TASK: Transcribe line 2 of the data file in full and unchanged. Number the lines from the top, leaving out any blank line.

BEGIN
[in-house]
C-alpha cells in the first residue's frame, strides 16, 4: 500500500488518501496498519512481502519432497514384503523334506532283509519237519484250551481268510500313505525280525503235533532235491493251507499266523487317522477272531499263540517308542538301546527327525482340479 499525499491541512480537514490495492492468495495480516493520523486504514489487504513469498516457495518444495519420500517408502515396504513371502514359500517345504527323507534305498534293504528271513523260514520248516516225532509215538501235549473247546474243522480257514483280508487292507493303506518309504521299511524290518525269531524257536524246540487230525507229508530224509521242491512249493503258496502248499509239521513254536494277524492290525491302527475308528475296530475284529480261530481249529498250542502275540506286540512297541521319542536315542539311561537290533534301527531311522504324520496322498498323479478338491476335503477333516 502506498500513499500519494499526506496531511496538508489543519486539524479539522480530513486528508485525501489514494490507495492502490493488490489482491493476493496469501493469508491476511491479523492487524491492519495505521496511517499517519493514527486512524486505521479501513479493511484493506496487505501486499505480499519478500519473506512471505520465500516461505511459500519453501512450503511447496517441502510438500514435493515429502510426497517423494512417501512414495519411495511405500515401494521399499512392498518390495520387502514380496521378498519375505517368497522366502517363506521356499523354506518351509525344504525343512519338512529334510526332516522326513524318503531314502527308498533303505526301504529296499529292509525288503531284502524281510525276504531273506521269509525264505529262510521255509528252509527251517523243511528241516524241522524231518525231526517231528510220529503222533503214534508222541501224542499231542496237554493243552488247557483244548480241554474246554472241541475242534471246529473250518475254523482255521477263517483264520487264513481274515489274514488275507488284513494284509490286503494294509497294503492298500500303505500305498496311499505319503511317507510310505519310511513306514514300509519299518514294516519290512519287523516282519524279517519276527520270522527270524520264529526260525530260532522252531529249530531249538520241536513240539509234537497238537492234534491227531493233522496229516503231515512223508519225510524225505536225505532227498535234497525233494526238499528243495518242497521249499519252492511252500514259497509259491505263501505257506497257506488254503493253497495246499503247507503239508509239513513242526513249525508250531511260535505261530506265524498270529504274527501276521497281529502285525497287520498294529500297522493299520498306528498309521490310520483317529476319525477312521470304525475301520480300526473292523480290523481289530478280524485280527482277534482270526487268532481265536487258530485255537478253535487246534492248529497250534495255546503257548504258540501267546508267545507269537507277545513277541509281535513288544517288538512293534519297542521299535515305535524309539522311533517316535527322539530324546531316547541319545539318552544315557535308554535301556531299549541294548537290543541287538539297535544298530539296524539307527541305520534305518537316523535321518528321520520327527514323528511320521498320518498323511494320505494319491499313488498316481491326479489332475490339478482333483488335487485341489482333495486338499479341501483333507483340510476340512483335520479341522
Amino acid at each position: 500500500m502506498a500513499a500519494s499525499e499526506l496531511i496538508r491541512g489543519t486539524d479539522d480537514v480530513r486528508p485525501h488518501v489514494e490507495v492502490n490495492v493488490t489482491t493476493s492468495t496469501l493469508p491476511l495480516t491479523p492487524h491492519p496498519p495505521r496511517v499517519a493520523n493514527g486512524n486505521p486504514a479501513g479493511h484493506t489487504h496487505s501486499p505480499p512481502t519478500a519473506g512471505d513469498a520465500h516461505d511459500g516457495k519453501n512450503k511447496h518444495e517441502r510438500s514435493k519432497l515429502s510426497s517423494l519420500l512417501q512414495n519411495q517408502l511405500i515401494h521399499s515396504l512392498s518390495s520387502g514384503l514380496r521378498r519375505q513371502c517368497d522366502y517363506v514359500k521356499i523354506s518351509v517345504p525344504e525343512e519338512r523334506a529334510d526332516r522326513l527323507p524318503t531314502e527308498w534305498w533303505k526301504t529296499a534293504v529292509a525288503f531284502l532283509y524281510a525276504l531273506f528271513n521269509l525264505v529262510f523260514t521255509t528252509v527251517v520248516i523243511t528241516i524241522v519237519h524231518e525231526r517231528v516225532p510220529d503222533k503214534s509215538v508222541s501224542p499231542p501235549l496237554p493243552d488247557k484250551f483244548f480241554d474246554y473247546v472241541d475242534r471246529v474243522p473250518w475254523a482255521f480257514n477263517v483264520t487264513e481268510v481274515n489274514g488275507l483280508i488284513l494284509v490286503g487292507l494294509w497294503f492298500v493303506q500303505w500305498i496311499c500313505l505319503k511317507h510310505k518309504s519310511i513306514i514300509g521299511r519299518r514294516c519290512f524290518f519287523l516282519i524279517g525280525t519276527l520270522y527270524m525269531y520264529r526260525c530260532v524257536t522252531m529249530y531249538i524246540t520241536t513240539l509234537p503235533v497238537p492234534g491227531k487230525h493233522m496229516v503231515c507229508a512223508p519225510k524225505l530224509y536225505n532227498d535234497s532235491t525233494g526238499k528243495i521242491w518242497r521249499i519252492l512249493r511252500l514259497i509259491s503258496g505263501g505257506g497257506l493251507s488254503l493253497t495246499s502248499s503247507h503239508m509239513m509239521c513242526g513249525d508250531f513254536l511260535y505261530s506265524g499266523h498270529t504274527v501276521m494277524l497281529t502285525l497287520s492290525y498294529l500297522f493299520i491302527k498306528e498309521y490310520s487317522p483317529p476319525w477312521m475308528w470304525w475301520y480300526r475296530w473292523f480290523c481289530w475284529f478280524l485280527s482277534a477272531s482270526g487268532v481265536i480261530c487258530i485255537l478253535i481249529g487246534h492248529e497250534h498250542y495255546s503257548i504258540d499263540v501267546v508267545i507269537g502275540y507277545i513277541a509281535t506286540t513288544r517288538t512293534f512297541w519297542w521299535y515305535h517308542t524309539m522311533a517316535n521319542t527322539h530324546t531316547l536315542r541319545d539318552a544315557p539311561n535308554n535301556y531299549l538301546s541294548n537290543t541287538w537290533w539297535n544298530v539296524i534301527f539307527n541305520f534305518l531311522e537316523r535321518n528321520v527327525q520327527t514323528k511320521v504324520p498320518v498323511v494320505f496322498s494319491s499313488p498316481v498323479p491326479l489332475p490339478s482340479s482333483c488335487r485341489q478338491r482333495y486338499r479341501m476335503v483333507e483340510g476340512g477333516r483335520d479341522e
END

C-alpha cells in the first residue's frame, strides 16, 4: 500500500488518501496498519512481502519432497514384503523334506532283509519237519484250551481268510500313505525280525503235533532235491493251507499266523487317522477272531499263540517308542538301546527327525482340479 499525499491541512480537514490495492492468495495480516493520523486504514489487504513469498516457495518444495519420500517408502515396504513371502514359500517345504527323507534305498534293504528271513523260514520248516516225532509215538501235549473247546474243522480257514483280508487292507493303506518309504521299511524290518525269531524257536524246540487230525507229508530224509521242491512249493503258496502248499509239521513254536494277524492290525491302527475308528475296530475284529480261530481249529498250542502275540506286540512297541521319542536315542539311561537290533534301527531311522504324520496322498498323479478338491476335503477333516 502506498500513499500519494499526506496531511496538508489543519486539524479539522480530513486528508485525501489514494490507495492502490493488490489482491493476493496469501493469508491476511491479523492487524491492519495505521496511517499517519493514527486512524486505521479501513479493511484493506496487505501486499505480499519478500519473506512471505520465500516461505511459500519453501512450503511447496517441502510438500514435493515429502510426497517423494512417501512414495519411495511405500515401494521399499512392498518390495520387502514380496521378498519375505517368497522366502517363506521356499523354506518351509525344504525343512519338512529334510526332516522326513524318503531314502527308498533303505526301504529296499529292509525288503531284502524281510525276504531273506521269509525264505529262510521255509528252509527251517523243511528241516524241522524231518525231526517231528510220529503222533503214534508222541501224542499231542496237554493243552488247557483244548480241554474246554472241541475242534471246529473250518475254523482255521477263517483264520487264513481274515489274514488275507488284513494284509490286503494294509497294503492298500500303505500305498496311499505319503511317507510310505519310511513306514514300509519299518514294516519290512519287523516282519524279517519276527520270522527270524520264529526260525530260532522252531529249530531249538520241536513240539509234537497238537492234534491227531493233522496229516503231515512223508519225510524225505536225505532227498535234497525233494526238499528243495518242497521249499519252492511252500514259497509259491505263501505257506497257506488254503493253497495246499503247507503239508509239513513242526513249525508250531511260535505261530506265524498270529504274527501276521497281529502285525497287520498294529500297522493299520498306528498309521490310520483317529476319525477312521470304525475301520480300526473292523480290523481289530478280524485280527482277534482270526487268532481265536487258530485255537478253535487246534492248529497250534495255546503257548504258540501267546508267545507269537507277545513277541509281535513288544517288538512293534519297542521299535515305535524309539522311533517316535527322539530324546531316547541319545539318552544315557535308554535301556531299549541294548537290543541287538539297535544298530539296524539307527541305520534305518537316523535321518528321520520327527514323528511320521498320518498323511494320505494319491499313488498316481491326479489332475490339478482333483488335487485341489482333495486338499479341501483333507483340510476340512483335520479341522